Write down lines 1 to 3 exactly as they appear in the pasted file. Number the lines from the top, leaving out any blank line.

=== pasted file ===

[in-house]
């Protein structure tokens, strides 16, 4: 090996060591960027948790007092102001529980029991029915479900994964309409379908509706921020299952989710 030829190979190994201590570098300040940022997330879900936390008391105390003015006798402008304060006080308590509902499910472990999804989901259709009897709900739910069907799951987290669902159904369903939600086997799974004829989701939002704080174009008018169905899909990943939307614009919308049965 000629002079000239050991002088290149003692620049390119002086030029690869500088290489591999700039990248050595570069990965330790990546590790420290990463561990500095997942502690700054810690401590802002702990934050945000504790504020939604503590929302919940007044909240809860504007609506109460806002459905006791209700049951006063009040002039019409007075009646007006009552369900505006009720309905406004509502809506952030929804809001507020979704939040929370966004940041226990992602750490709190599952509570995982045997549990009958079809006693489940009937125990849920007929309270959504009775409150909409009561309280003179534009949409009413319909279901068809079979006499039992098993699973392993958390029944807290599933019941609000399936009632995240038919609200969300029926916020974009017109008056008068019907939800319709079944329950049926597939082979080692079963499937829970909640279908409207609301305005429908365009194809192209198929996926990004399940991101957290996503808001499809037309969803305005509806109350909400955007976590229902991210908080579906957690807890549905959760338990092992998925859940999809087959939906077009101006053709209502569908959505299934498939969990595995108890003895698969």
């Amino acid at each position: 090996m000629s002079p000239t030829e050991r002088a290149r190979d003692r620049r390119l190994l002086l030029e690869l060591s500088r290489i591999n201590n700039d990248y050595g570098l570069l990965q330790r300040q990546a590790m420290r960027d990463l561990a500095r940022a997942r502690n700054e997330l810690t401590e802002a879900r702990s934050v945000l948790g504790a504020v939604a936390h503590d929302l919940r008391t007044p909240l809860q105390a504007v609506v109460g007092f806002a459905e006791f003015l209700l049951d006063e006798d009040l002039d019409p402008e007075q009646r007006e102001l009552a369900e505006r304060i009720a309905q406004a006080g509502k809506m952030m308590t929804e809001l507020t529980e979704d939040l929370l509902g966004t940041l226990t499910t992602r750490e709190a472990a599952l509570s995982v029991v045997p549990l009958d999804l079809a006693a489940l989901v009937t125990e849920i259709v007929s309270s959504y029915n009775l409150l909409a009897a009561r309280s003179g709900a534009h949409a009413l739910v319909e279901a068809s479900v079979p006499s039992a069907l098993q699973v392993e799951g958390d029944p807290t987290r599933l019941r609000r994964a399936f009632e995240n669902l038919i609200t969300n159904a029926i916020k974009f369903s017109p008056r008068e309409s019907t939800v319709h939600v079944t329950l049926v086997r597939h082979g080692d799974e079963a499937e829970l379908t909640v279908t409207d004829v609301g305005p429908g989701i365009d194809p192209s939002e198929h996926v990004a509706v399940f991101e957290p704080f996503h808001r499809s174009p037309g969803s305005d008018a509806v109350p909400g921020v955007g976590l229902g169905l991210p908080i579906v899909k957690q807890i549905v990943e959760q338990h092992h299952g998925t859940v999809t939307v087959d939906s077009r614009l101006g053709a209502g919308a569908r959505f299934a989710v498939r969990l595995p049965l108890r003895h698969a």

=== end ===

[in-house]
């Protein structure tokens, strides 16, 4: 090996060591960027948790007092102001529980029991029915479900994964309409379908509706921020299952989710 030829190979190994201590570098300040940022997330879900936390008391105390003015006798402008304060006080308590509902499910472990999804989901259709009897709900739910069907799951987290669902159904369903939600086997799974004829989701939002704080174009008018169905899909990943939307614009919308049965 000629002079000239050991002088290149003692620049390119002086030029690869500088290489591999700039990248050595570069990965330790990546590790420290990463561990500095997942502690700054810690401590802002702990934050945000504790504020939604503590929302919940007044909240809860504007609506109460806002459905006791209700049951006063009040002039019409007075009646007006009552369900505006009720309905406004509502809506952030929804809001507020979704939040929370966004940041226990992602750490709190599952509570995982045997549990009958079809006693489940009937125990849920007929309270959504009775409150909409009561309280003179534009949409009413319909279901068809079979006499039992098993699973392993958390029944807290599933019941609000399936009632995240038919609200969300029926916020974009017109008056008068019907939800319709079944329950049926597939082979080692079963499937829970909640279908409207609301305005429908365009194809192209198929996926990004399940991101957290996503808001499809037309969803305005509806109350909400955007976590229902991210908080579906957690807890549905959760338990092992998925859940999809087959939906077009101006053709209502569908959505299934498939969990595995108890003895698969």
């Amino acid at each position: 090996m000629s002079p000239t030829e050991r002088a290149r190979d003692r620049r390119l190994l002086l030029e690869l060591s500088r290489i591999n201590n700039d990248y050595g570098l570069l990965q330790r300040q990546a590790m420290r960027d990463l561990a500095r940022a997942r502690n700054e997330l810690t401590e802002a879900r702990s934050v945000l948790g504790a504020v939604a936390h503590d929302l919940r008391t007044p909240l809860q105390a504007v609506v109460g007092f806002a459905e006791f003015l209700l049951d006063e006798d009040l002039d019409p402008e007075q009646r007006e102001l009552a369900e505006r304060i009720a309905q406004a006080g509502k809506m952030m308590t929804e809001l507020t529980e979704d939040l929370l509902g966004t940041l226990t499910t992602r750490e709190a472990a599952l509570s995982v029991v045997p549990l009958d999804l079809a006693a489940l989901v009937t125990e849920i259709v007929s309270s959504y029915n009775l409150l909409a009897a009561r309280s003179g709900a534009h949409a009413l739910v319909e279901a068809s479900v079979p006499s039992a069907l098993q699973v392993e799951g958390d029944p807290t987290r599933l019941r609000r994964a399936f009632e995240n669902l038919i609200t969300n159904a029926i916020k974009f369903s017109p008056r008068e309409s019907t939800v319709h939600v079944t329950l049926v086997r597939h082979g080692d799974e079963a499937e829970l379908t909640v279908t409207d004829v609301g305005p429908g989701i365009d194809p192209s939002e198929h996926v990004a509706v399940f991101e957290p704080f996503h808001r499809s174009p037309g969803s305005d008018a509806v109350p909400g921020v955007g976590l229902g169905l991210p908080i579906v899909k957690q807890i549905v990943e959760q338990h092992h299952g998925t859940v999809t939307v087959d939906s077009r614009l101006g053709a209502g919308a569908r959505f299934a989710v498939r969990l595995p049965l108890r003895h698969a």